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Somerset Board of Education approves 2016-17 budget

By a unanimous vote, members of the Somerset Board of Education adopted a budget for the 2016-17 school year of $16,975,154.42 at their meeting Monday night.

Board members also certified a tax levy in the amount of $5,018,697 for the 2016-17 school year. The levy is intended to defray the costs to operate and maintain the public schools in the district.

The financial flurry continued when the board approved a resolution authorizing the district to temporarily borrow up to $1,700,000.

“We are fortunate that in this year we are able to burrow a lower, lesser amount and we’re getting a very favorable rate even though we’re only a two rather than a three, but two is still quite good for people that bid on that bond, so thank you, Dave [Gerberding], for your work on that,” Marie Colbeth , the board’s vice president said.

District director of curriculum, instruction, and assessment, Trisha Sheridan, walked board members through a brief summary of the student assessment results released by the Wisconsin Department of Public Instruction last week.

Sheridan reported teaching staff and building administrators have been working with the test data since August evaluating what it means for their students and adjusting their teaching strategies appropriately.

The data was compiled from three sources, the Forward Exam, Dynamic Learning Maps (DLM), and the ACT Suite.

Forward Exam evaluate ELA and math in grades 3-8, science in grades 4 and 8, and social studies in grades 4, 8 and 10.

Dynamic Learning Maps evaluate the skills of special needs students; grades 3-11, in ELA and math; grades 4 and 8-11 in science; and grades 4, 8 and 10 in social studies.

The ACT Suite employs ACT Aspire to evaluate students’ skills in grades 9 and 10, ACT + Writing to evaluate reading, English, math, science and writing in grade 11, and ACT WorkKeys to evaluate student skills in grade 11.

The district’s results are available for review on the district website at www.somerset.k12.wi.us.

Overall, district results compared favorably to state and national averages.

The district Forward/DLM ELA composite score of 45.9 (Proficient or Better) compared favorably to the state average of 43.5. The scores specifically for grades 5 (31.6 vs. 43.6) and 8 (37.1 vs. 42.1), fell short of the state averages.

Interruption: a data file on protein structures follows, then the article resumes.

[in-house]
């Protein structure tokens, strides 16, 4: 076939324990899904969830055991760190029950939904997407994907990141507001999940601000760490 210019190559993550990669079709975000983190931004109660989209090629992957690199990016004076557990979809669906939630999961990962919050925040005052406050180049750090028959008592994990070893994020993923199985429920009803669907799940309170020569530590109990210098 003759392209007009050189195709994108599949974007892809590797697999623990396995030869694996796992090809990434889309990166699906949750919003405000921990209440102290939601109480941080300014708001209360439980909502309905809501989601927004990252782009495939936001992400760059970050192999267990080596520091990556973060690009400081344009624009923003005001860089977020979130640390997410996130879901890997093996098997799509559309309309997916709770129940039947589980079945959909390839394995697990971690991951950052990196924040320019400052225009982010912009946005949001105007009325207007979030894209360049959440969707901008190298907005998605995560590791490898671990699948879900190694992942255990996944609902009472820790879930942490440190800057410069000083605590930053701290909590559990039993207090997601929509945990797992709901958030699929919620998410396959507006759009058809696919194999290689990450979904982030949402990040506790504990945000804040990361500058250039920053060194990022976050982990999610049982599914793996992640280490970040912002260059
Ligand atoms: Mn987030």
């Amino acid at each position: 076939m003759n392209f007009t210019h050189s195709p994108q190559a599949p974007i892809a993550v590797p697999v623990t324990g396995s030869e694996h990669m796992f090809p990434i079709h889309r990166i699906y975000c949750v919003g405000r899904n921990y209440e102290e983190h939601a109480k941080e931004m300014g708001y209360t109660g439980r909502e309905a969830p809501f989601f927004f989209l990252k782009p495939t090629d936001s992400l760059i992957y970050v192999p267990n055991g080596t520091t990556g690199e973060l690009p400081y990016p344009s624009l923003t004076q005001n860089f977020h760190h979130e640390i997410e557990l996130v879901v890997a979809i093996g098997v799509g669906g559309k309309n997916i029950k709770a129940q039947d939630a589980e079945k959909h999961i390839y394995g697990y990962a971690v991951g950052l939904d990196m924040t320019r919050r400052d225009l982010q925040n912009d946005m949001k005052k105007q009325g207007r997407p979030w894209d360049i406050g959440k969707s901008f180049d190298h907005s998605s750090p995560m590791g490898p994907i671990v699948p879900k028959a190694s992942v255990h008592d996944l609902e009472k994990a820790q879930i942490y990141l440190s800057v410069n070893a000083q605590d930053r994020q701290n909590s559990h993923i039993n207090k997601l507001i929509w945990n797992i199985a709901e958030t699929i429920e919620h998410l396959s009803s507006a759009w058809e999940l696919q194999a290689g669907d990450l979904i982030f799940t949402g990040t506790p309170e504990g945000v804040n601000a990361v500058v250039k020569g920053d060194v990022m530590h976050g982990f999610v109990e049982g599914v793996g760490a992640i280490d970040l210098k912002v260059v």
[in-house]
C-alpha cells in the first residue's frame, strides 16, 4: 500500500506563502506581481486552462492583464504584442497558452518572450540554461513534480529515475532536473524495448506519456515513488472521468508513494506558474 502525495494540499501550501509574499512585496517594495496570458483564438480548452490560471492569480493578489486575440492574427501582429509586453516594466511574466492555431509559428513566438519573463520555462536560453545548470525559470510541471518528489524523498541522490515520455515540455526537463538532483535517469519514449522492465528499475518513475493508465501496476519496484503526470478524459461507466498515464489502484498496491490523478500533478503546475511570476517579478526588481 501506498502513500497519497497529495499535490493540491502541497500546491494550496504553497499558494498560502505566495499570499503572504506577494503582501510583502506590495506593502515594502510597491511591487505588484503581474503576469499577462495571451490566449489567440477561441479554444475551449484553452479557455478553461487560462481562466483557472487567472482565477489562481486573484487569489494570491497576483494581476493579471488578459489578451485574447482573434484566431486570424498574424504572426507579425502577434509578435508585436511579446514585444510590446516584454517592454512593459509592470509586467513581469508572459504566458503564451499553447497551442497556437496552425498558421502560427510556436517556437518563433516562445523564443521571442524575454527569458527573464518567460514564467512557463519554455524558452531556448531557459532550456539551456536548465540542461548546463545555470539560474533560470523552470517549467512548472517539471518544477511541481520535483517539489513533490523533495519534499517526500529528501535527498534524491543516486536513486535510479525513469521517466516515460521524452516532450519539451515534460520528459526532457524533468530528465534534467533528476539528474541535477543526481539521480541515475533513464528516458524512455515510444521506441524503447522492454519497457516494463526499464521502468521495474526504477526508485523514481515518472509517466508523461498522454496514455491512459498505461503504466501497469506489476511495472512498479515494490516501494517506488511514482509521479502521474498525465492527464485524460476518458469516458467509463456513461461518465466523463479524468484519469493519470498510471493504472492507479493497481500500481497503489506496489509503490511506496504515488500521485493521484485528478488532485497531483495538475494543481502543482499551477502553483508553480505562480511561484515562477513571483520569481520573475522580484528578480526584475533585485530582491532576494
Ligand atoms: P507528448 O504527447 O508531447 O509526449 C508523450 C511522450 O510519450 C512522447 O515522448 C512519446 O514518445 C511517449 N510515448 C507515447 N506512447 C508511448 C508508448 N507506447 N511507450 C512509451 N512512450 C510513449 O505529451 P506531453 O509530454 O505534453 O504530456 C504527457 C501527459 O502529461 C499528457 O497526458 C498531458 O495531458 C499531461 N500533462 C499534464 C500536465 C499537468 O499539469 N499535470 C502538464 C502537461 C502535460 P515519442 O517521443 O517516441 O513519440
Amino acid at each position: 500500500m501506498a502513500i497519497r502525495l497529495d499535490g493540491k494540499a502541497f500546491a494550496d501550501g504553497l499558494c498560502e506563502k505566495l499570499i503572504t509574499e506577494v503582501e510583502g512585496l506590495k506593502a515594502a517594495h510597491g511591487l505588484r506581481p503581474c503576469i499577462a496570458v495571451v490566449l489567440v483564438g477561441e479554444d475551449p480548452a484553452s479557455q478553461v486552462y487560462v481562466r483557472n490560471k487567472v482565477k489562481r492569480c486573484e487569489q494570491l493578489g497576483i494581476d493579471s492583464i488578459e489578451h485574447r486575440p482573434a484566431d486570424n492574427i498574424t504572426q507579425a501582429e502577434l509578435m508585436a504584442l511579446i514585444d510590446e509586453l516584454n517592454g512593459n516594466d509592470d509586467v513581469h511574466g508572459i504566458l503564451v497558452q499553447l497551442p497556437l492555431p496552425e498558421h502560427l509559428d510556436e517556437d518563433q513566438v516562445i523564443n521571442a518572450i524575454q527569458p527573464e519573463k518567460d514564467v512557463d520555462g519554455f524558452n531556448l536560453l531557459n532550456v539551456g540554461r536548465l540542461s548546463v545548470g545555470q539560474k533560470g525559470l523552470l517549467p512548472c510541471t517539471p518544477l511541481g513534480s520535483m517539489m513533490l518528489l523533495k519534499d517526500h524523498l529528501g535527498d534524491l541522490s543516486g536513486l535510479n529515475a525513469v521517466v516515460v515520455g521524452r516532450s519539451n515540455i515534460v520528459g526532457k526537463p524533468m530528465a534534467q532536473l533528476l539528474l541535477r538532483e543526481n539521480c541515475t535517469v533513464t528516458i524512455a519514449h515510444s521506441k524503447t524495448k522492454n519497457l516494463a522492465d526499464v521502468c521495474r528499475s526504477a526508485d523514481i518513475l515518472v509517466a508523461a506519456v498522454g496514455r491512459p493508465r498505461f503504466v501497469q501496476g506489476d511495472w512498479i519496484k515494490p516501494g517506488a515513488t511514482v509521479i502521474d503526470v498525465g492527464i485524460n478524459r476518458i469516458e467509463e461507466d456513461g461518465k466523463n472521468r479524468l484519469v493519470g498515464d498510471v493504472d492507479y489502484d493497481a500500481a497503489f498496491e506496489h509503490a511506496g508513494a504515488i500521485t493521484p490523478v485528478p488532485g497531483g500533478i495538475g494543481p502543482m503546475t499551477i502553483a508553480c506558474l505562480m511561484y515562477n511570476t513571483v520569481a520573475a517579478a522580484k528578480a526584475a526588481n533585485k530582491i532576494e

The district Forward/DLM math composite score of 44.7 (Proficient or Better) compared favorably to the state average of 43.3. The scores specifically for grades 5 (39.5 vs 45.5) and 8 (26.8 vs 34.6), fell short of the state averages.

The district Forward/DLM Science composite score of 55.1 (Proficient or Better) compared favorably to the state average of 51.2.

The district Forward/DLM social studies composite score of 55.2 (Proficient or Better) compared favorably to the state average of 51. The score specifically for grade 8 (48.5) fell short of the state average (50.6).

The district’s grade 11 ACT average scores beat the state average in four of the five testing disciplines. Only in writing did the district score of 16.6 fall short of the state average of 16.7.

Asked for her impression of the data overall, Sheridan responded, “It’s time to set some bigger goals. I’m excited that we are going to have data from two years of the same assessment because we did see some very big discrepancies. We are asking lots of questions and setting lots of goals. There’s room for improvement. Lots of exciting little parts, but we want to see some of the big parts and hopefully that’s right around the corner.”

High school business education instructor Jen Sutton’s student entrepreneur class was presented with a check for $10,500 from First National Community Bank. The check was awarded in conjunction with a business plan to create a student-run, non-profit school store which was presented to bank representatives. As part of the agreement between the students and the bank, $2,500 of the donation must be reserved to fund student scholarships going forward with the balance of $8,000 to be used to create the store. The intention behind the store is to use any money made to fund student scholarships down the road.

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